Aetna, one of nation’s largest insurer, has had some success with its meditation and yoga programs that started in 2012 as part of its wellness program. On average, the 13,000 employees who have participated in at least one class have reported a 28 percent reduction in their stress levels, a 20 percent improvement in sleep quality and said they have gained 62 minutes of productivity per week per person.

“It is about this notion of attending to the mind and attending to what state of mind and how that impacts your overall ability to be productive and to be healthy,” said Louise Murphy, president of Aetna Behavioral Health. “Certainly we have seen the benefit of that in this particular program and many others.”

Booz Allen Hamilton has also adopted a program that combines physical exercise with mental health education. Started in 2014, the program--PowerUP--is a full day initiative of bootcamp classes, breakdancing lessons and hula hoop sessions that help employees achieve their personal physical and emotional health goals. At the end of the event, employees also receive reusable water bottles, fresh fruit, healthy snacks and wellness resources.

“The framework that we have, like a lot of companies, is a holistic framework,” Sifer said. “The basic premise behind all of that is to be the best: to be the best leader you can be, to be the best aspiring leaders at Booz Allen, to be the best for our clients and you need to be the best person that you can be.”

These programs help companies become employers of choice, Weber said.

“Our employees get three hours of wellness time a week,” Weber said. “That is time away from work to use our wellness programs. We don’t lose employees because they don’t want to work there.”

Although we have seen some progress, the most challenging part of mental health issue in the corporate world is still getting rid of the stigma, said Clare Miller, director of partnership for Workplace Mental Health at American Psychiatric Foundation.

“There’s a lot of stigma about mental health and reaching out,” Miller said. “If you are an employer and are educating the employees about mental health, you are really sending out that message that it’s okay to reach out for help.”

Serving a network of more than 4,000 corporate employers, the partnership for Workplace Mental Health is a program that works with businesses of all sizes to combat mental illness stigma. The program also helps showcase successful mental wellness programs at businesses for partners to learn from each other.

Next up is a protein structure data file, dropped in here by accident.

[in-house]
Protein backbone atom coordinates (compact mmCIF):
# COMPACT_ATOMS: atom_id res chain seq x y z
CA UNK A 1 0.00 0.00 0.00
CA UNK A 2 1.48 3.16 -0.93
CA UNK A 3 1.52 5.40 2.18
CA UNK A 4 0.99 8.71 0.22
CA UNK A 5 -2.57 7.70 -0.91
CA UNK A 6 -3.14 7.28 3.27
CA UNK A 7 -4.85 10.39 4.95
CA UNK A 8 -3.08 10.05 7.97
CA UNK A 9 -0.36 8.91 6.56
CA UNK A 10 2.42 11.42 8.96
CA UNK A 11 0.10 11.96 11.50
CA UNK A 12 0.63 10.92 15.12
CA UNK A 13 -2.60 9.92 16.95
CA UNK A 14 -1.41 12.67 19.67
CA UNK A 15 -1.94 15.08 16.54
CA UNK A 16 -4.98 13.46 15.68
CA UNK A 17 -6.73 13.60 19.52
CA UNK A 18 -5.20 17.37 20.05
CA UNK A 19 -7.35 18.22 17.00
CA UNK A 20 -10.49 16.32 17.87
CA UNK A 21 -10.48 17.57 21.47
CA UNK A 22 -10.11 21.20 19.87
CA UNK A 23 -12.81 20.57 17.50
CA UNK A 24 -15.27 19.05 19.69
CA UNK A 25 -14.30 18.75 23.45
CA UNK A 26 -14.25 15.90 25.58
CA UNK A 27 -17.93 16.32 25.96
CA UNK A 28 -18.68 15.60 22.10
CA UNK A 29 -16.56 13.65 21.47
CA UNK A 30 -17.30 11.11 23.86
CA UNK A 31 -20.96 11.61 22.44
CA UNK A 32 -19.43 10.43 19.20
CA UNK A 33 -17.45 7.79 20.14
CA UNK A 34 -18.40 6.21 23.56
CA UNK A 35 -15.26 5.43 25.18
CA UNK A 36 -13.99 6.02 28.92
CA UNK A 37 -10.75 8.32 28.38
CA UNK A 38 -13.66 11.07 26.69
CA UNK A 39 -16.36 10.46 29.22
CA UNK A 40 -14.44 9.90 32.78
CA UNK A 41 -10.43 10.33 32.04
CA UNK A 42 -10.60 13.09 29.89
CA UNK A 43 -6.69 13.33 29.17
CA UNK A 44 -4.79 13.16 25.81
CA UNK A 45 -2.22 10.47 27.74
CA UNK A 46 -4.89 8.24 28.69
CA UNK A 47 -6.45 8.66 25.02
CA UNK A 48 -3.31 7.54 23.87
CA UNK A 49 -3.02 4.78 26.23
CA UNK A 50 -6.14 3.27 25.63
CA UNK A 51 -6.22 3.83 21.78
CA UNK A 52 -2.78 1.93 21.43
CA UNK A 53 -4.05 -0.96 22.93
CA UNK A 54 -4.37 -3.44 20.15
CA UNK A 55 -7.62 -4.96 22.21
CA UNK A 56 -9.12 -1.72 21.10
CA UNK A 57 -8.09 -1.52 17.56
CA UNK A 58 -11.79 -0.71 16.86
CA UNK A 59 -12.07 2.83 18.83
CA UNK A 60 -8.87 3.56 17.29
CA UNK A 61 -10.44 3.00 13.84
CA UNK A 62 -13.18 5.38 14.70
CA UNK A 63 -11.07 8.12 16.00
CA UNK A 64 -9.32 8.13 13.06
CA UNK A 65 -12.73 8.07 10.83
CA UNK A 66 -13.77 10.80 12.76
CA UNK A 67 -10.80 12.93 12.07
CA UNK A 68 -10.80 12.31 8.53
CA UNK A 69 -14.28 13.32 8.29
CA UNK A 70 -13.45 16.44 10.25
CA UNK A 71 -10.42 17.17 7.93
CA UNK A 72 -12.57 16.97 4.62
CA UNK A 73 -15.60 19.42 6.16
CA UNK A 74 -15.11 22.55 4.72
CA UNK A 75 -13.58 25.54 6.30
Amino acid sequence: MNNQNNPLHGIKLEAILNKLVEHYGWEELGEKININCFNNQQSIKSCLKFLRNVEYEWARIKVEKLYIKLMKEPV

“There is a huge amount of money that is wasted because of untreated mental health issues,” Miller said. “People wait a long time to reach out for help because they are worried.”

This is also where support from senior leaders and colleagues come into play.

“There is often a real compelling reason for employees to not disclose this [issue] in the workplace because they are still worried about not getting that promotion, getting treated unfairly, seen as not as competent as their peers or coworkers,” said the American Psychological Association’s Ballard. “Senior leaders and supervisors should act as role models and help start discussions and provide emotional support on the job.”

That is exactly what Sifer wants to focus on as the vice president at Booz Allen Hamilton.

“I was one person who was reached out 20 years ago, who was brought into this circle of trust by senior leaders,” Sifer said. “I think showing that care, taking the risk, getting pass the stigma and doing something material to help, and doing that many times over can really pay tremendous dividends.”


Featured Posts
Recent Posts
Search By Tags
No tags yet.
Follow Us
  • Black Facebook Icon
  • Black Twitter Icon
  • Black Pinterest Icon
  • askfredlogoblack.png
bottom of page